EU integration needed, not secession

Kyiv Post, March 22, 2007

Mar 21 2007, 23:03

Strong and persistent political divisions between western and eastern Ukrainians are real, but it is extremely doubtful that a secession of western Ukraine would be as beneficial as Dmitry Koublitsky claims  [“For an independent Western Ukraine,” March 7]. My recent book, entitled Cleft Countries: Regional Political Divisions and Cultures in  Post-Soviet Ukraine and Moldova, found significant differences between western and eastern Ukrainians on major political issues, such as support for political parties, presidential candidates, NATO membership, relations with Russia, the status of the Russian language, and privatization. Western and eastern Ukrainians even celebrate different holidays.

These divisions resulted from distinct historical experiences in western regions, which previously belonged to the Austro-Hungarian Empire, Poland, Romania, and Czechoslovakia, and eastern regions, which have experienced much longer Russian and Soviet rule. Western Ukraine became united with eastern Ukraine only as a result of the Soviet-Nazi pact of 1939 and the Soviet victory in World War Two. The 2003  Institute of Politics Survey, the results of which have not changed much since then, shows that a minority in Galicia, Bukovyna, and Transcarpathia (20 percent) and Volynia (27 percent) compared to the majority of respondents in eastern Ukraine (68 percent), express a favorable attitude towards the incorporation of Ukraine by Russia in 1654. Western Ukrainians display negative views of the Bolshevik Revolution, while positive evaluations of the Bolshevik Revolution prevail in eastern Ukraine, with the notable exception of Kyiv.  Similarly, the majority of residents of Galicia, Bukovyna, and Transcarpathia (76 percent) and Volynia (62 percent) agree that veterans of the UPA, translated in English as the Ukrainian Insurgent Army, should be granted status as war veterans, while only a minority of eastern Ukrainians, ranging from 11 percent in Crimea to 33 percent in Kyiv city, support this proposition.

Historic Ukrainian nationalist and pro-independence leaders are much  more popular in western Ukraine than in eastern regions, while the attitude towards Soviet Communist leaders and Russian tsars shows the opposite regional pattern. For example, the absolute majority of respondents in historic western Ukraine (67 percent in Galicia, Bukovyna, and Transcarpathia, and 55 percent in Volynia), compared to  a minority of respondents in historic eastern Ukrainian regions (31 percent), express a positive attitude towards Ivan Mazepa. Similarly, 85 percent of respondents in Galicia, Bukovyna, and Transcarpathia and 71 percent in Volynia, compared to 46 percent in eastern Ukrainian regions, express a positive attitude towards Mykhailo Hrushevsky. Half of the respondents in Galicia, Bukovyna, and Transcarpathia, compared to about one-sixth of the respondents in historically eastern Ukraine,  have a positive attitude towards Symon Petliura.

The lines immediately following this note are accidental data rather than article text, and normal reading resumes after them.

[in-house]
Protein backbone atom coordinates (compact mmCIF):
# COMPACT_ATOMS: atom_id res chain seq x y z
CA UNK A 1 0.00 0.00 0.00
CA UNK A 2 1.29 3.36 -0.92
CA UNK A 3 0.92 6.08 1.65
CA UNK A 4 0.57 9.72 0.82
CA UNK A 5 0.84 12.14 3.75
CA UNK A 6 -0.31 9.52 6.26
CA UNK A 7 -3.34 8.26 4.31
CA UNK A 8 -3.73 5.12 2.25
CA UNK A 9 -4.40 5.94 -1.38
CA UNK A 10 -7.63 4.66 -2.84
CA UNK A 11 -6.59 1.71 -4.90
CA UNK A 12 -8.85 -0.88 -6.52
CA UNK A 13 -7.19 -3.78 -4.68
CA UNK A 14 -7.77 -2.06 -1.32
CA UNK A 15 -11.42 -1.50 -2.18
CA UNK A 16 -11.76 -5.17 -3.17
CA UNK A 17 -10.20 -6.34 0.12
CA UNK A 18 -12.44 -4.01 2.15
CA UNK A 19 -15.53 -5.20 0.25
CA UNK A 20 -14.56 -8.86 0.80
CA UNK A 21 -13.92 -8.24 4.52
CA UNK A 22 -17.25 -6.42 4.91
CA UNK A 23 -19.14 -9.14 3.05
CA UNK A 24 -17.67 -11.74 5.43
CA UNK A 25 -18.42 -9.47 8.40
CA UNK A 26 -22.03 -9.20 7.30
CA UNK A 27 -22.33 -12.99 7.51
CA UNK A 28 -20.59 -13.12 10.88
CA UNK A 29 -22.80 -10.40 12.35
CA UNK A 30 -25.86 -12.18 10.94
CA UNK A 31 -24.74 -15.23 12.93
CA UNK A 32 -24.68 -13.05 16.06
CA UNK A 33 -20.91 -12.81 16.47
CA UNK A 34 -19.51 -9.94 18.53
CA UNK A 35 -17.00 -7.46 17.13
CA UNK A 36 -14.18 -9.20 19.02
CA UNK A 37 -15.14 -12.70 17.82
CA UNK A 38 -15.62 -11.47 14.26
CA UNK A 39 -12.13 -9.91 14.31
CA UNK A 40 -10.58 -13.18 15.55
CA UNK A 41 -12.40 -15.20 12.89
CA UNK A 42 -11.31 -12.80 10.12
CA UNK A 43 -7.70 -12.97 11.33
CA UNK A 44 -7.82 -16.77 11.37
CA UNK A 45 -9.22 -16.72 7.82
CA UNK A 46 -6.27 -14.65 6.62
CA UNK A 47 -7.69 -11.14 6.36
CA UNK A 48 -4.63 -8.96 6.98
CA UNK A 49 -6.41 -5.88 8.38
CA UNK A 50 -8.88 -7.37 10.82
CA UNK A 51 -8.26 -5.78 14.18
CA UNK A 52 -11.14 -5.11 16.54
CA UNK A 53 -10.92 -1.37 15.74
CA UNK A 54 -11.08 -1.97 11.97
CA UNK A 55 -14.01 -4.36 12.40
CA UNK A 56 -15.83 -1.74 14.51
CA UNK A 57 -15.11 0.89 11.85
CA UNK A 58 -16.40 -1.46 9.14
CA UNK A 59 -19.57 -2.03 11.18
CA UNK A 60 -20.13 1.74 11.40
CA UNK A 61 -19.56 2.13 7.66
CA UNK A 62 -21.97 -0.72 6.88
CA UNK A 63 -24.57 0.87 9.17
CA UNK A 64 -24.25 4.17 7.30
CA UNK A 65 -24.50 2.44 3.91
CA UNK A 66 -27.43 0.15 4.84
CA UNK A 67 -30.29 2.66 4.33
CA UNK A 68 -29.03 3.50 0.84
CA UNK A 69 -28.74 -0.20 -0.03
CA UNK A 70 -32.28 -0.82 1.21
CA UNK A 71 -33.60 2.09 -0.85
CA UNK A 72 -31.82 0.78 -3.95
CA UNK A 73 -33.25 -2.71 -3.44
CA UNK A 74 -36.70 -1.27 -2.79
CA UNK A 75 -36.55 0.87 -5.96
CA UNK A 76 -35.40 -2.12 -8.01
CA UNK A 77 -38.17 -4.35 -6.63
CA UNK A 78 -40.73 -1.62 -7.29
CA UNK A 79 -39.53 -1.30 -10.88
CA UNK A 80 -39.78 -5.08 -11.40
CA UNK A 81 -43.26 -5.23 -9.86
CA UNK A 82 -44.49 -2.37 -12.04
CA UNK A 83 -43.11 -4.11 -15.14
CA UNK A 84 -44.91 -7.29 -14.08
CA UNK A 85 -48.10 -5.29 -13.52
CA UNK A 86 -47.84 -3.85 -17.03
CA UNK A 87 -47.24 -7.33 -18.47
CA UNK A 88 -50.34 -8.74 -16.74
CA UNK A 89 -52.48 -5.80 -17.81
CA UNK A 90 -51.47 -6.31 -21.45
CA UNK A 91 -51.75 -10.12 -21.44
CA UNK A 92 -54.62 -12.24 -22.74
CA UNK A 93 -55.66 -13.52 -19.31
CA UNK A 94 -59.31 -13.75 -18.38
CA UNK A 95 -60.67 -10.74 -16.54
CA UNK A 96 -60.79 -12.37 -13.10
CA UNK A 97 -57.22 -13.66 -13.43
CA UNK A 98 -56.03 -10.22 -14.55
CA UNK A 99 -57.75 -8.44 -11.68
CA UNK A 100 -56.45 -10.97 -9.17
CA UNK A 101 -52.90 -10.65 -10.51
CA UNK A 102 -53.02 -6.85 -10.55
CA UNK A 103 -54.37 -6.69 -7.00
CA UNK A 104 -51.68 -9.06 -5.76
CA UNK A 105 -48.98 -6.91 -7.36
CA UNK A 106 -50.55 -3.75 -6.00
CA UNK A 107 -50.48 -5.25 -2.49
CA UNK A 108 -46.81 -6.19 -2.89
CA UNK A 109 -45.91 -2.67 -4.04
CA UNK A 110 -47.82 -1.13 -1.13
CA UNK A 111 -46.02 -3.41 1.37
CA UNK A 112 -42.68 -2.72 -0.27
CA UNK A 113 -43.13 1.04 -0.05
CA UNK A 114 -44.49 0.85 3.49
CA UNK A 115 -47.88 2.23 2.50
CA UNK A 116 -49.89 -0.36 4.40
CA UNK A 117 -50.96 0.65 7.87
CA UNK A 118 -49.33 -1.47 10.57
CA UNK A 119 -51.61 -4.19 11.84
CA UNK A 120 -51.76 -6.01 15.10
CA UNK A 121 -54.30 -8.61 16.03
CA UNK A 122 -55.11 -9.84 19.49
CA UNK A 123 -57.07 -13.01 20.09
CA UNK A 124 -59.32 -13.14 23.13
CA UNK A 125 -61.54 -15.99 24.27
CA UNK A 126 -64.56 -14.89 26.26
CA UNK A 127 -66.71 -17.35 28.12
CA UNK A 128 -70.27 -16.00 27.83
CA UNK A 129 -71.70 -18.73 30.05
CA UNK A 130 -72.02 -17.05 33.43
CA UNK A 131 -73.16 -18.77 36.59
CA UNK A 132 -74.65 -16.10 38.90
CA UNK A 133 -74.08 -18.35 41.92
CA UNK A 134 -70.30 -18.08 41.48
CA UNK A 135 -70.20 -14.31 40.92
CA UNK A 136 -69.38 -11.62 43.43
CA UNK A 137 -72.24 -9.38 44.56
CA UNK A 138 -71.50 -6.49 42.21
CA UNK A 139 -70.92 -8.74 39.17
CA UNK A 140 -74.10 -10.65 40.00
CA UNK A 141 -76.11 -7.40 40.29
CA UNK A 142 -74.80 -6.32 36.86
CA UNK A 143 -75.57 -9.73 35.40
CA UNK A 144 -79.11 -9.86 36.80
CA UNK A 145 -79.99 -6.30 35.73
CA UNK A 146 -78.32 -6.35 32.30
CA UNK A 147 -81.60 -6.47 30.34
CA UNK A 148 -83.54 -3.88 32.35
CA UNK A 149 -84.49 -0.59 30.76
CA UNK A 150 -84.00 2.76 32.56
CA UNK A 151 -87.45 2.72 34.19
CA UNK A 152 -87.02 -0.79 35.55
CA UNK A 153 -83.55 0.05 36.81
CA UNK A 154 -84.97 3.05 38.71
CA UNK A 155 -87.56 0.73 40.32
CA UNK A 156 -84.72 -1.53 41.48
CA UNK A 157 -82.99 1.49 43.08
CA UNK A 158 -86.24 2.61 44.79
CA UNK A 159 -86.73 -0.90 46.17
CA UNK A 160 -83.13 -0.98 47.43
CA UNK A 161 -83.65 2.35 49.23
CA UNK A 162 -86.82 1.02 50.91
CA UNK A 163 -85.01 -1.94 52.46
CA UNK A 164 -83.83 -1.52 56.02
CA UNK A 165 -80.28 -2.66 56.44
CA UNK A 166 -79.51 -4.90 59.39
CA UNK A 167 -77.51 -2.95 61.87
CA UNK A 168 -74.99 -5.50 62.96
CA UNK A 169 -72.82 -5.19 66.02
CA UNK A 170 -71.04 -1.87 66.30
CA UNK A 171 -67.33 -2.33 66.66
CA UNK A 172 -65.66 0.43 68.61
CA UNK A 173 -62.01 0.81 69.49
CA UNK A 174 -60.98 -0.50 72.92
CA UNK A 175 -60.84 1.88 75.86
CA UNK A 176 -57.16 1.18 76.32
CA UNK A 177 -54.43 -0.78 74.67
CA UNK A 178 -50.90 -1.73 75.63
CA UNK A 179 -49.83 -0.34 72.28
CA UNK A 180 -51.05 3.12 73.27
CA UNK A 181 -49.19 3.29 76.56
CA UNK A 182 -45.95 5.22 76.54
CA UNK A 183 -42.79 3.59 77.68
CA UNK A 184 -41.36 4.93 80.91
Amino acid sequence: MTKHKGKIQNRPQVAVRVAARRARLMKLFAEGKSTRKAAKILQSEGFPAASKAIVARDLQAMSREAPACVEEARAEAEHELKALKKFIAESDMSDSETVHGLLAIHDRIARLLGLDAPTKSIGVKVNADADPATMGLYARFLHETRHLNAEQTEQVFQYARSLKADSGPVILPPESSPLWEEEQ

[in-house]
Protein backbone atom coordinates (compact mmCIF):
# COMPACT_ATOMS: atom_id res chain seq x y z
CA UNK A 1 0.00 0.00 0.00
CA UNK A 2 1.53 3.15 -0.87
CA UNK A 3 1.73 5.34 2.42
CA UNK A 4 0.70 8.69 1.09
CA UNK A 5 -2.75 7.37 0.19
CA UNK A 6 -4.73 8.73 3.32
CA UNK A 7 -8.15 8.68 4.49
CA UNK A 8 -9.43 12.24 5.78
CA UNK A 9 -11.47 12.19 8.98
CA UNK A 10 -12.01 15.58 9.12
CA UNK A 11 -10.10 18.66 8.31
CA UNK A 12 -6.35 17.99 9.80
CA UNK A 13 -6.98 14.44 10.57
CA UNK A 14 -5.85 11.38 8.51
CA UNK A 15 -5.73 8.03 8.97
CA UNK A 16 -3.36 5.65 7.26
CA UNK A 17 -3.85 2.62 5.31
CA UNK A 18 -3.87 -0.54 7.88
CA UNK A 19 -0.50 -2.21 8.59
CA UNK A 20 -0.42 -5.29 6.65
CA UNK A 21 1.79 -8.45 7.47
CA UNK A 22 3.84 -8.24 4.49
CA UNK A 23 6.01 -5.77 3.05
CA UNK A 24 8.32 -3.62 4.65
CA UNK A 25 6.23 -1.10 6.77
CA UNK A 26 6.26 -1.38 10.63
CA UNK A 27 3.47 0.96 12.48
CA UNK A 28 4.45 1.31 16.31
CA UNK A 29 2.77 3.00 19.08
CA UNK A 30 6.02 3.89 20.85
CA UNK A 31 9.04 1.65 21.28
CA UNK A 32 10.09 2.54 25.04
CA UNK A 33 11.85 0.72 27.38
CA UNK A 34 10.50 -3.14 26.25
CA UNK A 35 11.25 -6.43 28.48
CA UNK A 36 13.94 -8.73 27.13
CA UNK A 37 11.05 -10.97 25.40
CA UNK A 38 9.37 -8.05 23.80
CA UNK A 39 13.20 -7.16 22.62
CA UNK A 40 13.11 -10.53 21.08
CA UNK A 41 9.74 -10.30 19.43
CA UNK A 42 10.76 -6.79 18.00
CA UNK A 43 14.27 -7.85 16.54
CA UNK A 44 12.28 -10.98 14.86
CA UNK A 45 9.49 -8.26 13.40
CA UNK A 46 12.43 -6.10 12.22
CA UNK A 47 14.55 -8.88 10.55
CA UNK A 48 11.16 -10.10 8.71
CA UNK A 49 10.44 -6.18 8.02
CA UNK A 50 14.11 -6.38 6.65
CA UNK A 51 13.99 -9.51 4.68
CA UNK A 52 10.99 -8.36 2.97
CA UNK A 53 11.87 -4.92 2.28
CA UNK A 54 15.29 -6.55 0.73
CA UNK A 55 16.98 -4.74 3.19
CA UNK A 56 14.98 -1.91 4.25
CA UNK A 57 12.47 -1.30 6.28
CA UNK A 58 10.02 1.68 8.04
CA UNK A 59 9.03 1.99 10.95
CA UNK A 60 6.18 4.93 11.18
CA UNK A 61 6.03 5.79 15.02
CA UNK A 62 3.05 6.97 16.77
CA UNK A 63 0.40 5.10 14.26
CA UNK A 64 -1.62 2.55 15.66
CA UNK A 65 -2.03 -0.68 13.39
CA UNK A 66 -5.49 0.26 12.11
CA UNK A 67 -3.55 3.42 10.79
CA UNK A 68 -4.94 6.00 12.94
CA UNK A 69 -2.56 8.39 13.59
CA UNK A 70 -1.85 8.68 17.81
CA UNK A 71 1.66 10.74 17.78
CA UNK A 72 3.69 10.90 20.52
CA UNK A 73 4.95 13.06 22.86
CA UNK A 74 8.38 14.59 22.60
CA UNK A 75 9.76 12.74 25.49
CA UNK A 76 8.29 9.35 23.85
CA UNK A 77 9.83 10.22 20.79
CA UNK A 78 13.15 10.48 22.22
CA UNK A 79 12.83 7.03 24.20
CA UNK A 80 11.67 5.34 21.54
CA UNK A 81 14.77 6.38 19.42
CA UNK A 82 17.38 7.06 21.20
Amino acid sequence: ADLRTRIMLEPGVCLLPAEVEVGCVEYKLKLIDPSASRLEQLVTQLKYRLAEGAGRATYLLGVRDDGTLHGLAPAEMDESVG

The overwhelming majority of eastern Ukrainians have a favorable opinion of Peter the Great, while a minority of western Ukrainians have a negative view of the Russian tsar. About half of the respondents in eastern Ukraine, compared to a small minority of  western Ukrainians, express a favorable attitude towards Vladimir Lenin. Approximately one third of eastern Ukrainians, including 47 percent in Donbass and 43 percent in Crimea, in contrast to about one-twentieth of western Ukrainians, have a positive view of Josef Stalin.

In spite of these differences, Ukrainians have managed so far to live  peacefully. An attempt at secession by western Ukraine, like similar attempts by eastern regions, could spark a violent conflict, like ones which happened in neighboring Moldova, Russia, and Georgia. In addition, such a secession would have a negative effect on the economic well-being of the seceding regions. In spite of the looming Kosovo independence, which could foster similar drives for independence by regions in other divided countries, it is doubtful  that breakaway regions of Ukraine would be recognized by the international community or admitted into the European Union.

Membership in the EU is an issue which can potentially unite western  and eastern Ukrainians, if current EU leaders were in possession of more vision and less prejudice concerning Ukraine, which is often not even regarded as part of Europe. A Razumkov Center poll in September  2006 shows that majorities of western Ukrainians (85 percent) and eastern Ukrainians (55 percent) would support Ukraine joining the EU. Ukraine, like various nations in the EU, should be able to overcome its regional differences.

Ivan Katchanovski, Ph.D., is a Post-Doctoral Fellow at the Department of Political Science, University of Toronto, Canada.